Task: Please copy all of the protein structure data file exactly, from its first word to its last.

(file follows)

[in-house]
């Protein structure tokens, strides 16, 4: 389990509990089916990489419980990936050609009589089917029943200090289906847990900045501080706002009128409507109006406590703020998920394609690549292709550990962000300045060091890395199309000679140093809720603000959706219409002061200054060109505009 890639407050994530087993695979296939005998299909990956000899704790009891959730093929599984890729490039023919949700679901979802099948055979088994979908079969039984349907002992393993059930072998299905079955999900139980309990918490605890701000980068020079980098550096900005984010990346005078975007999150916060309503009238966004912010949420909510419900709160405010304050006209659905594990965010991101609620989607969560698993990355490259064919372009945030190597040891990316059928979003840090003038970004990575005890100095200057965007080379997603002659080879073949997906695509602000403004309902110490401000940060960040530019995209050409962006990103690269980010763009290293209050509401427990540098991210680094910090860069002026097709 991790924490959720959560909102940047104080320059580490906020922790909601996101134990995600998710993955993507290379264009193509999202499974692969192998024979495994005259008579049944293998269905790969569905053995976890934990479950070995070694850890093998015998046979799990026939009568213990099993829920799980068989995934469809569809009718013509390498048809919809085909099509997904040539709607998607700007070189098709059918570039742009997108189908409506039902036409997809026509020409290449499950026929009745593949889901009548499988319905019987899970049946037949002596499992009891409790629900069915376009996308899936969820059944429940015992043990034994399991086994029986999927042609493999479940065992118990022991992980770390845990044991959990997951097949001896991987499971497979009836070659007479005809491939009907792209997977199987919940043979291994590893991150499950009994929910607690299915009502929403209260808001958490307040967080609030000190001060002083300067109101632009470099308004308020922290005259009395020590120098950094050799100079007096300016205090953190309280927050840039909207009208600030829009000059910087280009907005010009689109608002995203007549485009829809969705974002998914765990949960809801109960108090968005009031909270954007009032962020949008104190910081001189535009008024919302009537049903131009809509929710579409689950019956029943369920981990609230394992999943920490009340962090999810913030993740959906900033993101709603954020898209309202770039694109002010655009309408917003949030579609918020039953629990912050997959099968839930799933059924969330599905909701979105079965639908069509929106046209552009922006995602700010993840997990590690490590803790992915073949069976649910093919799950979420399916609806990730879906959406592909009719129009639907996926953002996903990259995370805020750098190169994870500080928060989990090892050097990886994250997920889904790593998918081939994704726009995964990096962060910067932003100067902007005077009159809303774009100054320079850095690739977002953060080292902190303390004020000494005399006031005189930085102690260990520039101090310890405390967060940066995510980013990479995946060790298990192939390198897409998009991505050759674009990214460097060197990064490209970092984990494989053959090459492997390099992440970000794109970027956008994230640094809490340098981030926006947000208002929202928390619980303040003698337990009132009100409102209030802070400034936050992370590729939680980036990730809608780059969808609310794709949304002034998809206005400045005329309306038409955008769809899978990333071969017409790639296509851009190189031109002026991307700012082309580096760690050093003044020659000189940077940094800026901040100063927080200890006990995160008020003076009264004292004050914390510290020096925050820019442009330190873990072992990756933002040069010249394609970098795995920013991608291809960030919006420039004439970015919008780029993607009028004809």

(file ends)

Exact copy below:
[in-house]
């Protein structure tokens, strides 16, 4: 389990509990089916990489419980990936050609009589089917029943200090289906847990900045501080706002009128409507109006406590703020998920394609690549292709550990962000300045060091890395199309000679140093809720603000959706219409002061200054060109505009 890639407050994530087993695979296939005998299909990956000899704790009891959730093929599984890729490039023919949700679901979802099948055979088994979908079969039984349907002992393993059930072998299905079955999900139980309990918490605890701000980068020079980098550096900005984010990346005078975007999150916060309503009238966004912010949420909510419900709160405010304050006209659905594990965010991101609620989607969560698993990355490259064919372009945030190597040891990316059928979003840090003038970004990575005890100095200057965007080379997603002659080879073949997906695509602000403004309902110490401000940060960040530019995209050409962006990103690269980010763009290293209050509401427990540098991210680094910090860069002026097709 991790924490959720959560909102940047104080320059580490906020922790909601996101134990995600998710993955993507290379264009193509999202499974692969192998024979495994005259008579049944293998269905790969569905053995976890934990479950070995070694850890093998015998046979799990026939009568213990099993829920799980068989995934469809569809009718013509390498048809919809085909099509997904040539709607998607700007070189098709059918570039742009997108189908409506039902036409997809026509020409290449499950026929009745593949889901009548499988319905019987899970049946037949002596499992009891409790629900069915376009996308899936969820059944429940015992043990034994399991086994029986999927042609493999479940065992118990022991992980770390845990044991959990997951097949001896991987499971497979009836070659007479005809491939009907792209997977199987919940043979291994590893991150499950009994929910607690299915009502929403209260808001958490307040967080609030000190001060002083300067109101632009470099308004308020922290005259009395020590120098950094050799100079007096300016205090953190309280927050840039909207009208600030829009000059910087280009907005010009689109608002995203007549485009829809969705974002998914765990949960809801109960108090968005009031909270954007009032962020949008104190910081001189535009008024919302009537049903131009809509929710579409689950019956029943369920981990609230394992999943920490009340962090999810913030993740959906900033993101709603954020898209309202770039694109002010655009309408917003949030579609918020039953629990912050997959099968839930799933059924969330599905909701979105079965639908069509929106046209552009922006995602700010993840997990590690490590803790992915073949069976649910093919799950979420399916609806990730879906959406592909009719129009639907996926953002996903990259995370805020750098190169994870500080928060989990090892050097990886994250997920889904790593998918081939994704726009995964990096962060910067932003100067902007005077009159809303774009100054320079850095690739977002953060080292902190303390004020000494005399006031005189930085102690260990520039101090310890405390967060940066995510980013990479995946060790298990192939390198897409998009991505050759674009990214460097060197990064490209970092984990494989053959090459492997390099992440970000794109970027956008994230640094809490340098981030926006947000208002929202928390619980303040003698337990009132009100409102209030802070400034936050992370590729939680980036990730809608780059969808609310794709949304002034998809206005400045005329309306038409955008769809899978990333071969017409790639296509851009190189031109002026991307700012082309580096760690050093003044020659000189940077940094800026901040100063927080200890006990995160008020003076009264004292004050914390510290020096925050820019442009330190873990072992990756933002040069010249394609970098795995920013991608291809960030919006420039004439970015919008780029993607009028004809």